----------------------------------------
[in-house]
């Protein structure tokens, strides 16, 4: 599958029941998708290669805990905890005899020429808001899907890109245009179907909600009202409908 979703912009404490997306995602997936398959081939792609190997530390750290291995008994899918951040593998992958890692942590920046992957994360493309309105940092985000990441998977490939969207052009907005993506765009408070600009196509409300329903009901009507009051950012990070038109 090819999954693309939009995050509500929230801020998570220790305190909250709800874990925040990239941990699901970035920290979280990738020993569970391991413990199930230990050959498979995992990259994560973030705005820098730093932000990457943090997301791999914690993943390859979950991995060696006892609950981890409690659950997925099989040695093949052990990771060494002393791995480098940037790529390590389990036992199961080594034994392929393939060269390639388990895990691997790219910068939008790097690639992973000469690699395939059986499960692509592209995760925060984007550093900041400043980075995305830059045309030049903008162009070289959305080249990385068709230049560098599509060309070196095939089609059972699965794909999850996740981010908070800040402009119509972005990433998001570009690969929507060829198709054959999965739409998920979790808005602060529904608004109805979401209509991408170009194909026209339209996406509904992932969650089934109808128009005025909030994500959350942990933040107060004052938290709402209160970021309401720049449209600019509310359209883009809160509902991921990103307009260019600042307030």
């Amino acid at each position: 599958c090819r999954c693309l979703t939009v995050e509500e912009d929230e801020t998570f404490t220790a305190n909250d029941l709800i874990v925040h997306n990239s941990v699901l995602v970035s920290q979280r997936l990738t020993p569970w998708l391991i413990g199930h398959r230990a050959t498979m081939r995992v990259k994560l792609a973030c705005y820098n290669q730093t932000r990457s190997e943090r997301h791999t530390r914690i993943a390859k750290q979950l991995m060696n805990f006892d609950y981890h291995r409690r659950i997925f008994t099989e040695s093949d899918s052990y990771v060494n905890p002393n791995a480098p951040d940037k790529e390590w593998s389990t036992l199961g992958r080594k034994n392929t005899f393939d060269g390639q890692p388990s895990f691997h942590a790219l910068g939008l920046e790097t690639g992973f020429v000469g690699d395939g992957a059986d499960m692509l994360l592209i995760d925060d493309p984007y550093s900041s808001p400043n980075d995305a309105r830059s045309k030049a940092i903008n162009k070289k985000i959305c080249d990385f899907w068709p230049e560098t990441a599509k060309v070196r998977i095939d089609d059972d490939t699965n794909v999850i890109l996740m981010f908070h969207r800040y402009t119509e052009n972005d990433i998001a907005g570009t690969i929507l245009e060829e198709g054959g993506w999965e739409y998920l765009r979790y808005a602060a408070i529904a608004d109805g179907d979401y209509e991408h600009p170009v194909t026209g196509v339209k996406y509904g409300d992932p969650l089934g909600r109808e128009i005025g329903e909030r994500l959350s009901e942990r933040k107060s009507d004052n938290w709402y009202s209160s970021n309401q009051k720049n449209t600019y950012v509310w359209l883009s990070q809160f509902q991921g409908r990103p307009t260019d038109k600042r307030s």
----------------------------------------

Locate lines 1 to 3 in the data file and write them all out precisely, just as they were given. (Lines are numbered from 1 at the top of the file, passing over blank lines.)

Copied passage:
[in-house]
């Protein structure tokens, strides 16, 4: 599958029941998708290669805990905890005899020429808001899907890109245009179907909600009202409908 979703912009404490997306995602997936398959081939792609190997530390750290291995008994899918951040593998992958890692942590920046992957994360493309309105940092985000990441998977490939969207052009907005993506765009408070600009196509409300329903009901009507009051950012990070038109 090819999954693309939009995050509500929230801020998570220790305190909250709800874990925040990239941990699901970035920290979280990738020993569970391991413990199930230990050959498979995992990259994560973030705005820098730093932000990457943090997301791999914690993943390859979950991995060696006892609950981890409690659950997925099989040695093949052990990771060494002393791995480098940037790529390590389990036992199961080594034994392929393939060269390639388990895990691997790219910068939008790097690639992973000469690699395939059986499960692509592209995760925060984007550093900041400043980075995305830059045309030049903008162009070289959305080249990385068709230049560098599509060309070196095939089609059972699965794909999850996740981010908070800040402009119509972005990433998001570009690969929507060829198709054959999965739409998920979790808005602060529904608004109805979401209509991408170009194909026209339209996406509904992932969650089934109808128009005025909030994500959350942990933040107060004052938290709402209160970021309401720049449209600019509310359209883009809160509902991921990103307009260019600042307030």
């Amino acid at each position: 599958c090819r999954c693309l979703t939009v995050e509500e912009d929230e801020t998570f404490t220790a305190n909250d029941l709800i874990v925040h997306n990239s941990v699901l995602v970035s920290q979280r997936l990738t020993p569970w998708l391991i413990g199930h398959r230990a050959t498979m081939r995992v990259k994560l792609a973030c705005y820098n290669q730093t932000r990457s190997e943090r997301h791999t530390r914690i993943a390859k750290q979950l991995m060696n805990f006892d609950y981890h291995r409690r659950i997925f008994t099989e040695s093949d899918s052990y990771v060494n905890p002393n791995a480098p951040d940037k790529e390590w593998s389990t036992l199961g992958r080594k034994n392929t005899f393939d060269g390639q890692p388990s895990f691997h942590a790219l910068g939008l920046e790097t690639g992973f020429v000469g690699d395939g992957a059986d499960m692509l994360l592209i995760d925060d493309p984007y550093s900041s808001p400043n980075d995305a309105r830059s045309k030049a940092i903008n162009k070289k985000i959305c080249d990385f899907w068709p230049e560098t990441a599509k060309v070196r998977i095939d089609d059972d490939t699965n794909v999850i890109l996740m981010f908070h969207r800040y402009t119509e052009n972005d990433i998001a907005g570009t690969i929507l245009e060829e198709g054959g993506w999965e739409y998920l765009r979790y808005a602060a408070i529904a608004d109805g179907d979401y209509e991408h600009p170009v194909t026209g196509v339209k996406y509904g409300d992932p969650l089934g909600r109808e128009i005025g329903e909030r994500l959350s009901e942990r933040k107060s009507d004052n938290w709402y009202s209160s970021n309401q009051k720049n449209t600019y950012v509310w359209l883009s990070q809160f509902q991921g409908r990103p307009t260019d038109k600042r307030s």